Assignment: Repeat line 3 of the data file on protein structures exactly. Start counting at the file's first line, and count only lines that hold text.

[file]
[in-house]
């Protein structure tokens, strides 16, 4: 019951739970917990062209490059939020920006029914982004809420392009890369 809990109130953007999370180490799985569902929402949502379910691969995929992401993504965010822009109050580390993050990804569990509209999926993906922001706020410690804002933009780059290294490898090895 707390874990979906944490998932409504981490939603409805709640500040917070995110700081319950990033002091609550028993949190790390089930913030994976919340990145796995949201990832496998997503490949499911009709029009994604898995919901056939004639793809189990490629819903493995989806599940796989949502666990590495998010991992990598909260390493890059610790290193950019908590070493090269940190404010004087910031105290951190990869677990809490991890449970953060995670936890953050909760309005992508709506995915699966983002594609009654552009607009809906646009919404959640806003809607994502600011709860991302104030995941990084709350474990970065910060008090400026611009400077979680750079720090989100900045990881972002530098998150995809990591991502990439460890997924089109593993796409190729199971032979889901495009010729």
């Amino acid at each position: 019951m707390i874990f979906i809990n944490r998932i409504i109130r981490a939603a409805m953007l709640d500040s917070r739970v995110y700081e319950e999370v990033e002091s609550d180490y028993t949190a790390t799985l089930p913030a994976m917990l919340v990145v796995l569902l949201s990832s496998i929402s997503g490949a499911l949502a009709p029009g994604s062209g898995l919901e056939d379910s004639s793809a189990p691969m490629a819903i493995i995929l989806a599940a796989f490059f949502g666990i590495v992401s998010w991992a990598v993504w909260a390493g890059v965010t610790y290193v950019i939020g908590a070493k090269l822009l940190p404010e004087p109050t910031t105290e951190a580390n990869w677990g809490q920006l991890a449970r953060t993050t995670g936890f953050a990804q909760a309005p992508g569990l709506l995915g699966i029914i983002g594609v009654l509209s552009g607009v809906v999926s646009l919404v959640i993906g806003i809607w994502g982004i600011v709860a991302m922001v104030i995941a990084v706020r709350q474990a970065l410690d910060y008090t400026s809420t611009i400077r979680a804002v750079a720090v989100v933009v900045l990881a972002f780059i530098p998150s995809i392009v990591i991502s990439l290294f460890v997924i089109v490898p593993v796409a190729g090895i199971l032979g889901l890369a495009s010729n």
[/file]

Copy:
């Amino acid at each position: 019951m707390i874990f979906i809990n944490r998932i409504i109130r981490a939603a409805m953007l709640d500040s917070r739970v995110y700081e319950e999370v990033e002091s609550d180490y028993t949190a790390t799985l089930p913030a994976m917990l919340v990145v796995l569902l949201s990832s496998i929402s997503g490949a499911l949502a009709p029009g994604s062209g898995l919901e056939d379910s004639s793809a189990p691969m490629a819903i493995i995929l989806a599940a796989f490059f949502g666990i590495v992401s998010w991992a990598v993504w909260a390493g890059v965010t610790y290193v950019i939020g908590a070493k090269l822009l940190p404010e004087p109050t910031t105290e951190a580390n990869w677990g809490q920006l991890a449970r953060t993050t995670g936890f953050a990804q909760a309005p992508g569990l709506l995915g699966i029914i983002g594609v009654l509209s552009g607009v809906v999926s646009l919404v959640i993906g806003i809607w994502g982004i600011v709860a991302m922001v104030i995941a990084v706020r709350q474990a970065l410690d910060y008090t400026s809420t611009i400077r979680a804002v750079a720090v989100v933009v900045l990881a972002f780059i530098p998150s995809i392009v990591i991502s990439l290294f460890v997924i089109v490898p593993v796409a190729g090895i199971l032979g889901l890369a495009s010729n």